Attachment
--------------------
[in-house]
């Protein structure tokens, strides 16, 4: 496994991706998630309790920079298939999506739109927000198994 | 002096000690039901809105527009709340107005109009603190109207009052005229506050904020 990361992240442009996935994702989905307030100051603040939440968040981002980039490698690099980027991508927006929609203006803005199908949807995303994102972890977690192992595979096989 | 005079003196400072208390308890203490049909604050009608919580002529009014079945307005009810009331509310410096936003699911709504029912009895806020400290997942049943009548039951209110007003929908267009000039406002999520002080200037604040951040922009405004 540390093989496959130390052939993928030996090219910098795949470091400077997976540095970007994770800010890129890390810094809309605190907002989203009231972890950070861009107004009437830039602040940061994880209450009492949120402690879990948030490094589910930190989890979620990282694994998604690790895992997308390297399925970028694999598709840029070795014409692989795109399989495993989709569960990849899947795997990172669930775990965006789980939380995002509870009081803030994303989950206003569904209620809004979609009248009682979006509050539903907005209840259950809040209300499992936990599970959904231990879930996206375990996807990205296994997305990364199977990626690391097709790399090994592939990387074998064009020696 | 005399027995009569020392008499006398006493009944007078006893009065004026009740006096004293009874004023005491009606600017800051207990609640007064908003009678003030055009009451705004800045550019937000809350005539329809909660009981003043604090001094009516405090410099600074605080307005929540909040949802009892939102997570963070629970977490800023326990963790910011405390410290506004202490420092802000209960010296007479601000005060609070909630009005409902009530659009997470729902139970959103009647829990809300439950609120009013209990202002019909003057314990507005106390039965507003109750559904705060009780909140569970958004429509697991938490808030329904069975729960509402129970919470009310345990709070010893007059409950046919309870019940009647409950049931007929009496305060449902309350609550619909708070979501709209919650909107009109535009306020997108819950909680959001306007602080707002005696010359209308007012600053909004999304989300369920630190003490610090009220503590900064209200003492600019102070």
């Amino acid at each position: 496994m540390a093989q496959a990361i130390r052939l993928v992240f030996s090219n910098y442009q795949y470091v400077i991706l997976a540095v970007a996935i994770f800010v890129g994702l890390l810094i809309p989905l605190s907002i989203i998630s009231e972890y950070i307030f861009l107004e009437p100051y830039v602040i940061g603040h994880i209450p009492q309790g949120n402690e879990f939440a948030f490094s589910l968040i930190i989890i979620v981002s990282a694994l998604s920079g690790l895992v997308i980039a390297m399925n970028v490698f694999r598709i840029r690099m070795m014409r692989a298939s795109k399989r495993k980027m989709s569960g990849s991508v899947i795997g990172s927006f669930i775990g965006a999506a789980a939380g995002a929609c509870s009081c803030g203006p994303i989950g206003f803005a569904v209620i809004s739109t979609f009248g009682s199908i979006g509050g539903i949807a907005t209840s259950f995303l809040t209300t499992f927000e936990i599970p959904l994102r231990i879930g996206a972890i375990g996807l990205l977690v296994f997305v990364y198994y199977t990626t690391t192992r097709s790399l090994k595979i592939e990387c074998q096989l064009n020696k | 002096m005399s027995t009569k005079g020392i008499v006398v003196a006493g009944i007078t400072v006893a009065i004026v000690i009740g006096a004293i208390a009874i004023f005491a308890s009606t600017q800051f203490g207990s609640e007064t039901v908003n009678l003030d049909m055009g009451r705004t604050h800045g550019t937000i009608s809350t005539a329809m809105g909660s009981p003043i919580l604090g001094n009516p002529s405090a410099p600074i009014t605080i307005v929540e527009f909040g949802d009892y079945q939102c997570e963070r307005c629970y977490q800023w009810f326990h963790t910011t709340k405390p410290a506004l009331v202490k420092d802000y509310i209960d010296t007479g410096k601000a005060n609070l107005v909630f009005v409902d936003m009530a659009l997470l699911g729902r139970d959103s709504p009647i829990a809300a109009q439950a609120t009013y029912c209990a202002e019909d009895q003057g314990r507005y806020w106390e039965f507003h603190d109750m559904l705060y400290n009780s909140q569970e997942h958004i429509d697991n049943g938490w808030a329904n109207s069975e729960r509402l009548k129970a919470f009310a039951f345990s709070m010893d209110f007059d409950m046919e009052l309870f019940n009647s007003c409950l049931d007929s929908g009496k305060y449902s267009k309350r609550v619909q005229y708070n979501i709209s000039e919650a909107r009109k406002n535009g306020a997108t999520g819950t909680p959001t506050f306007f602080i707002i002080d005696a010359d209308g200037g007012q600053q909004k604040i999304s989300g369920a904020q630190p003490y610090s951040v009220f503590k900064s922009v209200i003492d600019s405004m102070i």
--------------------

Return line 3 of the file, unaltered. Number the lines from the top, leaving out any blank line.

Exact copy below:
């Amino acid at each position: 496994m540390a093989q496959a990361i130390r052939l993928v992240f030996s090219n910098y442009q795949y470091v400077i991706l997976a540095v970007a996935i994770f800010v890129g994702l890390l810094i809309p989905l605190s907002i989203i998630s009231e972890y950070i307030f861009l107004e009437p100051y830039v602040i940061g603040h994880i209450p009492q309790g949120n402690e879990f939440a948030f490094s589910l968040i930190i989890i979620v981002s990282a694994l998604s920079g690790l895992v997308i980039a390297m399925n970028v490698f694999r598709i840029r690099m070795m014409r692989a298939s795109k399989r495993k980027m989709s569960g990849s991508v899947i795997g990172s927006f669930i775990g965006a999506a789980a939380g995002a929609c509870s009081c803030g203006p994303i989950g206003f803005a569904v209620i809004s739109t979609f009248g009682s199908i979006g509050g539903i949807a907005t209840s259950f995303l809040t209300t499992f927000e936990i599970p959904l994102r231990i879930g996206a972890i375990g996807l990205l977690v296994f997305v990364y198994y199977t990626t690391t192992r097709s790399l090994k595979i592939e990387c074998q096989l064009n020696k | 002096m005399s027995t009569k005079g020392i008499v006398v003196a006493g009944i007078t400072v006893a009065i004026v000690i009740g006096a004293i208390a009874i004023f005491a308890s009606t600017q800051f203490g207990s609640e007064t039901v908003n009678l003030d049909m055009g009451r705004t604050h800045g550019t937000i009608s809350t005539a329809m809105g909660s009981p003043i919580l604090g001094n009516p002529s405090a410099p600074i009014t605080i307005v929540e527009f909040g949802d009892y079945q939102c997570e963070r307005c629970y977490q800023w009810f326990h963790t910011t709340k405390p410290a506004l009331v202490k420092d802000y509310i209960d010296t007479g410096k601000a005060n609070l107005v909630f009005v409902d936003m009530a659009l997470l699911g729902r139970d959103s709504p009647i829990a809300a109009q439950a609120t009013y029912c209990a202002e019909d009895q003057g314990r507005y806020w106390e039965f507003h603190d109750m559904l705060y400290n009780s909140q569970e997942h958004i429509d697991n049943g938490w808030a329904n109207s069975e729960r509402l009548k129970a919470f009310a039951f345990s709070m010893d209110f007059d409950m046919e009052l309870f019940n009647s007003c409950l049931d007929s929908g009496k305060y449902s267009k309350r609550v619909q005229y708070n979501i709209s000039e919650a909107r009109k406002n535009g306020a997108t999520g819950t909680p959001t506050f306007f602080i707002i002080d005696a010359d209308g200037g007012q600053q909004k604040i999304s989300g369920a904020q630190p003490y610090s951040v009220f503590k900064s922009v209200i003492d600019s405004m102070i």